Rationale: Long-term individual housing increases aggressive behavior in mice, a condition termed isolation-induced aggression; this aggressiveness is reduced by some antidepressants and anxiolytics. NMDA antagonists also inhibit isolation-induced aggression in mice. The enzyme N-acetylated-a-linked acidic dipeptidase (NAALADase) hydrolyzes the neurotransmitter N- acetylaspartylglutamate (NAAG) to form glutamate and N-acetylaspartate; NAAG acts as a partial NMDA agonist as well as a full agonist at the presynaptic metabotropic glutamate receptor 3 (mGluR3), where it acts to reduce glutamate release. Objective: We postulated that NAALADase inhibition would reduce isolation-induced aggression in mice. Methods: We tested whether acute exposure to the NAALADase inhibitor 2-[[hydroxy[2,3,4,5,6-pentafluorophenyl)methyl] phosphinyl]methyl] pentanedioic acid (GPI-5232), administered 30 min prior to a social interaction test, would inhibit aggressive behavior in SJL mice that had been individually housed long term. Results: Administration of GPI-5232 (30 mg/kg, IP) inhibited initiation of aggressive behavior, indicated by greater latencies to display tail-rattling, attack and biting, and by fewer mice initiating aggressive behavior, compared to mice that received vehicle. In addition, GPI-5232 treated mice had fewer tail-rattling responses to a non-aggressive conspecific. Conclusions: The effectiveness of GPI-5232 in this animal model suggests that NAALADase inhibition may be a novel therapeutic approach to reduce or inhibit heightened aggressiveness, and possibly to treat aggressive behavior associated with psychiatric disorders.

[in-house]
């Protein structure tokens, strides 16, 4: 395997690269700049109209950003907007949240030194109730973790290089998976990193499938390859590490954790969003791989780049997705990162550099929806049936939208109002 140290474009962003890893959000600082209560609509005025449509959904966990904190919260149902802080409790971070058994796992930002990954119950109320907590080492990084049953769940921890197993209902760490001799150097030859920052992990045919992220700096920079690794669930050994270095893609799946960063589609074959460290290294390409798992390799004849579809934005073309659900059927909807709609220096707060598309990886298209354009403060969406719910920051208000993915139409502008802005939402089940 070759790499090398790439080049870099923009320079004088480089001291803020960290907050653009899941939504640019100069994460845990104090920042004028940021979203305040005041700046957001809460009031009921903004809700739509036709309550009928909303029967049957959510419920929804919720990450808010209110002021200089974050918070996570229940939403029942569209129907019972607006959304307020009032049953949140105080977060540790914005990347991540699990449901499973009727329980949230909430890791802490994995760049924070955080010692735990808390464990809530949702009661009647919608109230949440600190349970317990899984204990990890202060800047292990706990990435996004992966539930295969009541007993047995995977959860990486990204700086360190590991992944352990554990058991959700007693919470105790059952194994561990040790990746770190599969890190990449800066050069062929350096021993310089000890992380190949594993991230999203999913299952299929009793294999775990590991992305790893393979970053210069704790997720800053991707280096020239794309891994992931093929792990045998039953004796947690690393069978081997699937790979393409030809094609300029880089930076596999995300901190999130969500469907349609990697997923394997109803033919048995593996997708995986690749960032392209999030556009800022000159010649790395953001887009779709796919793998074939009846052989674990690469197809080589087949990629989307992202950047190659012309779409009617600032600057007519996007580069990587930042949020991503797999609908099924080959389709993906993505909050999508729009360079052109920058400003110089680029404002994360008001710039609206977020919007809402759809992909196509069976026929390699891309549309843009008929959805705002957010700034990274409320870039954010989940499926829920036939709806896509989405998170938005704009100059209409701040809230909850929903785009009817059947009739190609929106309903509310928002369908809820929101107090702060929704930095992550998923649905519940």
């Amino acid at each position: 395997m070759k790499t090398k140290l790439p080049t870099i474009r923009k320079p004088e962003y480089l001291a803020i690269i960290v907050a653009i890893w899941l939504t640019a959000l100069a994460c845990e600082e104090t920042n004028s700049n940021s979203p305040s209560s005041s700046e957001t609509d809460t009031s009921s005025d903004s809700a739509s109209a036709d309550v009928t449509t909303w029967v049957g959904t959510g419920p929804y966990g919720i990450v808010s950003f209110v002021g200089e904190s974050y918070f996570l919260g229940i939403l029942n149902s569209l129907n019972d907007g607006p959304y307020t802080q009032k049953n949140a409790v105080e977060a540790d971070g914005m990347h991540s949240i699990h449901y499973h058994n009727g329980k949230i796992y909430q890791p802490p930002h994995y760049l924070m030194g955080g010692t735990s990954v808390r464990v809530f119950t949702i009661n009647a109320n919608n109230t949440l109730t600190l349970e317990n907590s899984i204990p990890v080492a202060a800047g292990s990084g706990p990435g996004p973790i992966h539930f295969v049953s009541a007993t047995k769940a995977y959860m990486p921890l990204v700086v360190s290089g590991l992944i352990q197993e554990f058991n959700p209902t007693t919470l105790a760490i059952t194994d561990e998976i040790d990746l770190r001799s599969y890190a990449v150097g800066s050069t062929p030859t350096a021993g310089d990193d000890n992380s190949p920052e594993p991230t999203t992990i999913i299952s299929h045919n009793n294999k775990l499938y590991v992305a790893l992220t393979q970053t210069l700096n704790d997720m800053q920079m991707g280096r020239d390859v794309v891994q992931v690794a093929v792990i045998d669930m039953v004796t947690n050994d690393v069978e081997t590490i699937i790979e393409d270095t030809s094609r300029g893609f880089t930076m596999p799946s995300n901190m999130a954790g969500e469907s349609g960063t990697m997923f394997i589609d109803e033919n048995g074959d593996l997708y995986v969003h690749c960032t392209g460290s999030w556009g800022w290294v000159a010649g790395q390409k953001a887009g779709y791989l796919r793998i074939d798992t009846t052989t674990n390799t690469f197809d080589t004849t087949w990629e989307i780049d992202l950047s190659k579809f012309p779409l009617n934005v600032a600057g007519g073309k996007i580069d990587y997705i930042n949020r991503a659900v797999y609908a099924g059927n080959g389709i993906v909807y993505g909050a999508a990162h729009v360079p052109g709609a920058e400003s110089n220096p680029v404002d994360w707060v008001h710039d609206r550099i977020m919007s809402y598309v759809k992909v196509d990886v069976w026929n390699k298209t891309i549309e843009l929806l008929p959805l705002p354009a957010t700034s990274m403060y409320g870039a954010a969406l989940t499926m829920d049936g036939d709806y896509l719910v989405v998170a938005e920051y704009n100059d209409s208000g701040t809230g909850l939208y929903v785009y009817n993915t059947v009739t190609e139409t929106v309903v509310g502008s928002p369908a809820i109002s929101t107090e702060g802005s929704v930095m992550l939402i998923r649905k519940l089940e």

- Aggressive behavior
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